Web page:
In Impressionism: Paint and Politics, published in 2004, House shows why he is a leading authority on Impressionist painting as he offers a new view of this popular art style. In addition to examining the style and technique of Impressionism, he explores the Impressionists' subject matter and imagery, as well as exhibiting and marketing strategies used to foster this type of painting. He discusses, furthermore, Impres- sionism within its social, political, and ideological contexts. "The thesis of Impressionism: Paint and Politics is that Impressionism's development can be explained only by the changing politics of the 1870s," related James H. Rubin in the Art Bulletin. The author ultimately theorizes that Impressionism is a movement that challenged both artistic and political authority via its modern subject matter and secular worldview. House analyzes many of the leading Impressionist painters and their works with a focus on technique, composition, and imagery.
Noting that the author "provides a closely argued overview of the Impressionist movement during its most vital and innovative decades," Apollo contributor Christopher Riopelle went on to write that House "expertly plots changes in technique along the political, social, economic and of course personal timelines of his artists, and his most poignant pages may be those devoted to the artist's dawning recognition around 1880 that they no longer had much reason to stick together." Rubin called the book "beautifully designed and ambitious," adding: "I found the most value and originality to be in House's work on Impressionist marketing and exhibition strategies. This should be the topic of a book-length study, as it may have as much to do with Impressionist subject matter as politics."
House is also the author, with David Hopkins, of Impressionists by the Sea, published in 2007. This book was part of an exhibition held at the Royal Academy and elsewhere, presenting an exhibition of paintings based on the evolution of the contemporary beach scene from the early 1860s to the early 1870s. The exhibition included works by Eugène Boudin, Claude Monet, and Edouard Manet. The catalogue is divided into four sections titled "Before Impressionism," "Early Impressionism," "Beach Scenes at the Salon after 1870," and "Impressionism in the 1880s." The book includes detailed notes on the paintings and a chronology from 1847 to 1886.
In the catalogue's first essay, House writes about how new rail connections from Paris impacted peoples' travel habits and the trend to more organized leisure activities, including spending time at the beach. The author goes on to compare beach scenes painted in the 1870s and similar scenes painted nearly three decades earlier by other painters. "With liberal color reproductions and sound scholarship, this is a unique contribution to the literature," wrote Library Journal critic Ellen Bates of Impressionists by the Sea.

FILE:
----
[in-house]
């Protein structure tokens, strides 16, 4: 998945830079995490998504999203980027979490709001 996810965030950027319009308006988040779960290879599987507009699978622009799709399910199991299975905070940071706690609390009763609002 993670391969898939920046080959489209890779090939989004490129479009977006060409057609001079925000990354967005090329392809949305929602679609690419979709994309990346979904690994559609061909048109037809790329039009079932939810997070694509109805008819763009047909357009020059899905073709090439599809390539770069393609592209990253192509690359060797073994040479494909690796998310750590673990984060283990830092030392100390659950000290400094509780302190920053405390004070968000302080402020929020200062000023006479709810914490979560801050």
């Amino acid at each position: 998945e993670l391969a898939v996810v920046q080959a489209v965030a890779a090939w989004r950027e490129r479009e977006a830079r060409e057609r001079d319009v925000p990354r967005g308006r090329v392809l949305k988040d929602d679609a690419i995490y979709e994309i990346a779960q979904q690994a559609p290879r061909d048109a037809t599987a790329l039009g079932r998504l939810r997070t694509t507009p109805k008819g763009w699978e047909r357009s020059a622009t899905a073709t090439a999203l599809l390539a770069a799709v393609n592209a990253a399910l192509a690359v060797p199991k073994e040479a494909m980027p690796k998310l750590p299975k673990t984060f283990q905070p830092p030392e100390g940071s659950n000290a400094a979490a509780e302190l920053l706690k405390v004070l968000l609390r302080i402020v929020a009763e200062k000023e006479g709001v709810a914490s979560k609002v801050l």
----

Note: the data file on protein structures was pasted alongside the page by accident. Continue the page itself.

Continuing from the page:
BIOGRAPHICAL AND CRITICAL SOURCES:
America, October 3, 1987, Alison Hilton, review of Monet: Nature into Art, p. 196.
Apollo, April, 2005, Christopher Riopelle, review of Impressionism: Paint and Politics, p. 86.
Art Bulletin, March, 1991, Richard Shiff, review of Monet: Nature into Art, p. 149; June, 2006, James H. Rubin, review of Impressionism: Paint and Politics, p. 399.
Art History, September, 2005, review of Impressionism.
Art in America, February, 1987, Paul Tucker, review of Monet: Nature into Art, p. 25.
Arts Magazine, December, 1988, Barry Schwabsky, review of Monet: Nature into Art, p. 111.
Choice, June, 1998, L.R. Matteson, review of Pierre-Auguste Renoir: La Promenade, p. 1696; April, 2005, E.E. Hirshler, review of Impressionism: Paint and Politics, p. 1390.
International History Review, February, 1996, Richard H. Collin, review of Impressionism for England: Samuel Courtauld as Patron and Collector, p. 168.
Library Journal, November 1, 1986, Robin Kaplan, review of Monet: Nature into Art, p. 88; November 15, 2007, Ellen Bates, review of Impressionists by the Sea, p. 55.
Los Angeles, December, 1985, Tom Link, "Renoir," p. 66.
New Statesman, January 9, 1987, John Spurling, review of Monet, p. 28.
New York Review of Books, April 22, 1993, Julian Barnes, "Manet: The Execution of Maximilian, Paintings, Politics and Censorship," p. 27; November 2, 1995, review of Impressions of France: Monet, Renoir, Pissarro, and Their Rivals, p. 44.
People, January 6, 1986, Harriet Shapiro, review of Impressionist Masterpieces: National Gallery of Art, Washington, p. 20.
Publishers Weekly, October 10, 1986, review of Monet: Nature into Art, p. 58.
Times Higher Education Supplement, February 5, 1999, Tom Rosenthal, "Monet in the 20th Century," p. 21
Times Literary Supplement, June 16, 1995, review of Landscapes of France: Impressionism and Its Rivals, p. 20.
Courtauld Institute of Art Web site,http://www.courtauld.ac.uk/ (April 14, 2008), faculty profile of John House.